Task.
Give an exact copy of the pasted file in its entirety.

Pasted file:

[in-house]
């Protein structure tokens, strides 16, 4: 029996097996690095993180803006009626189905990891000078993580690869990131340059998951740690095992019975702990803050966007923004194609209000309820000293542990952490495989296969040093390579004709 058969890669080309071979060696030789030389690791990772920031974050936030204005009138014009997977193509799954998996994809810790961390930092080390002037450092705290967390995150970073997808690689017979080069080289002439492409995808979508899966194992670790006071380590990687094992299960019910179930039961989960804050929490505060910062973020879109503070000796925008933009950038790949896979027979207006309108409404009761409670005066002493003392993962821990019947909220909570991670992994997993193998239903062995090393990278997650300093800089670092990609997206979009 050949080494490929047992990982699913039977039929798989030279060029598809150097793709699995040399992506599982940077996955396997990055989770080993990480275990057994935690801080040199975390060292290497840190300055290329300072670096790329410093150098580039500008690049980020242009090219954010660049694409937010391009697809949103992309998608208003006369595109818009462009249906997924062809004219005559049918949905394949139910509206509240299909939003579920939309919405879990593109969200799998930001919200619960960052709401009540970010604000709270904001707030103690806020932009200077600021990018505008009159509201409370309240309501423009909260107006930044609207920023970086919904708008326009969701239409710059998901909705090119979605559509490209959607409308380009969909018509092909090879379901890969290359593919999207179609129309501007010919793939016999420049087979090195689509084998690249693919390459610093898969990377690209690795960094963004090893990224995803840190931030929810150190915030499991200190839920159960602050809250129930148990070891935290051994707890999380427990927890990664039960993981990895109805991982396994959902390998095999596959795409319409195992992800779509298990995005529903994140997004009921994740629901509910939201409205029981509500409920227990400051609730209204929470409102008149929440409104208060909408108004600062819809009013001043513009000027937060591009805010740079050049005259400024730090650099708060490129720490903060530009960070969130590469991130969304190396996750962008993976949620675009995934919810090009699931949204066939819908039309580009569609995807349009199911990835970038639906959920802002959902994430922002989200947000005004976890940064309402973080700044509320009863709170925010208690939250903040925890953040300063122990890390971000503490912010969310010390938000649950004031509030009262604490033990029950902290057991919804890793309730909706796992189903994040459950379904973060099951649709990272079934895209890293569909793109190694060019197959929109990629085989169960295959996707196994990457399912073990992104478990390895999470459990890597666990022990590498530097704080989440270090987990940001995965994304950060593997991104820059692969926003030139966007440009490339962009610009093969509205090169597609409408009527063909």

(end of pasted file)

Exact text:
[in-house]
């Protein structure tokens, strides 16, 4: 029996097996690095993180803006009626189905990891000078993580690869990131340059998951740690095992019975702990803050966007923004194609209000309820000293542990952490495989296969040093390579004709 058969890669080309071979060696030789030389690791990772920031974050936030204005009138014009997977193509799954998996994809810790961390930092080390002037450092705290967390995150970073997808690689017979080069080289002439492409995808979508899966194992670790006071380590990687094992299960019910179930039961989960804050929490505060910062973020879109503070000796925008933009950038790949896979027979207006309108409404009761409670005066002493003392993962821990019947909220909570991670992994997993193998239903062995090393990278997650300093800089670092990609997206979009 050949080494490929047992990982699913039977039929798989030279060029598809150097793709699995040399992506599982940077996955396997990055989770080993990480275990057994935690801080040199975390060292290497840190300055290329300072670096790329410093150098580039500008690049980020242009090219954010660049694409937010391009697809949103992309998608208003006369595109818009462009249906997924062809004219005559049918949905394949139910509206509240299909939003579920939309919405879990593109969200799998930001919200619960960052709401009540970010604000709270904001707030103690806020932009200077600021990018505008009159509201409370309240309501423009909260107006930044609207920023970086919904708008326009969701239409710059998901909705090119979605559509490209959607409308380009969909018509092909090879379901890969290359593919999207179609129309501007010919793939016999420049087979090195689509084998690249693919390459610093898969990377690209690795960094963004090893990224995803840190931030929810150190915030499991200190839920159960602050809250129930148990070891935290051994707890999380427990927890990664039960993981990895109805991982396994959902390998095999596959795409319409195992992800779509298990995005529903994140997004009921994740629901509910939201409205029981509500409920227990400051609730209204929470409102008149929440409104208060909408108004600062819809009013001043513009000027937060591009805010740079050049005259400024730090650099708060490129720490903060530009960070969130590469991130969304190396996750962008993976949620675009995934919810090009699931949204066939819908039309580009569609995807349009199911990835970038639906959920802002959902994430922002989200947000005004976890940064309402973080700044509320009863709170925010208690939250903040925890953040300063122990890390971000503490912010969310010390938000649950004031509030009262604490033990029950902290057991919804890793309730909706796992189903994040459950379904973060099951649709990272079934895209890293569909793109190694060019197959929109990629085989169960295959996707196994990457399912073990992104478990390895999470459990890597666990022990590498530097704080989440270090987990940001995965994304950060593997991104820059692969926003030139966007440009490339962009610009093969509205090169597609409408009527063909």